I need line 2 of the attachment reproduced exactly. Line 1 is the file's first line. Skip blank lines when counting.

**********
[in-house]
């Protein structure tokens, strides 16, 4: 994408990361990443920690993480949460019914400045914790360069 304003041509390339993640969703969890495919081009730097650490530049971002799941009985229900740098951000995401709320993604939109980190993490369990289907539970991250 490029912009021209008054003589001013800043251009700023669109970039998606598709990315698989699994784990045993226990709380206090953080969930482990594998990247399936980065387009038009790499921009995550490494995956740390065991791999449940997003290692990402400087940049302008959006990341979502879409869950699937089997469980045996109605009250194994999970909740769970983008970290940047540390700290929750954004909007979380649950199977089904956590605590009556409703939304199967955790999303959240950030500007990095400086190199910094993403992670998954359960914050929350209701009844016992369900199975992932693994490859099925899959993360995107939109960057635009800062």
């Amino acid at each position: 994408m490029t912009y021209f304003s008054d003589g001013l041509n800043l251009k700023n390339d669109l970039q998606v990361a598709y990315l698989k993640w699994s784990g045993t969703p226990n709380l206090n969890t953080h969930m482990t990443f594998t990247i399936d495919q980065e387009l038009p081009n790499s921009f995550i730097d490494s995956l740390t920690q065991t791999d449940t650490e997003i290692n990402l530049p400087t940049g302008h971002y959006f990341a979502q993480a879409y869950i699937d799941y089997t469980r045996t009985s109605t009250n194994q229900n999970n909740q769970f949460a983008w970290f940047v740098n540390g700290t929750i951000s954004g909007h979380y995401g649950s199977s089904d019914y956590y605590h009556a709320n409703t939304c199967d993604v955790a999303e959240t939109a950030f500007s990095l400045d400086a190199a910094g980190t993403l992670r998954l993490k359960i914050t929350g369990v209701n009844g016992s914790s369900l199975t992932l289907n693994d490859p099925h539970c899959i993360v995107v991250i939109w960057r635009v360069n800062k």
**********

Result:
């Protein structure tokens, strides 16, 4: 994408990361990443920690993480949460019914400045914790360069 304003041509390339993640969703969890495919081009730097650490530049971002799941009985229900740098951000995401709320993604939109980190993490369990289907539970991250 490029912009021209008054003589001013800043251009700023669109970039998606598709990315698989699994784990045993226990709380206090953080969930482990594998990247399936980065387009038009790499921009995550490494995956740390065991791999449940997003290692990402400087940049302008959006990341979502879409869950699937089997469980045996109605009250194994999970909740769970983008970290940047540390700290929750954004909007979380649950199977089904956590605590009556409703939304199967955790999303959240950030500007990095400086190199910094993403992670998954359960914050929350209701009844016992369900199975992932693994490859099925899959993360995107939109960057635009800062």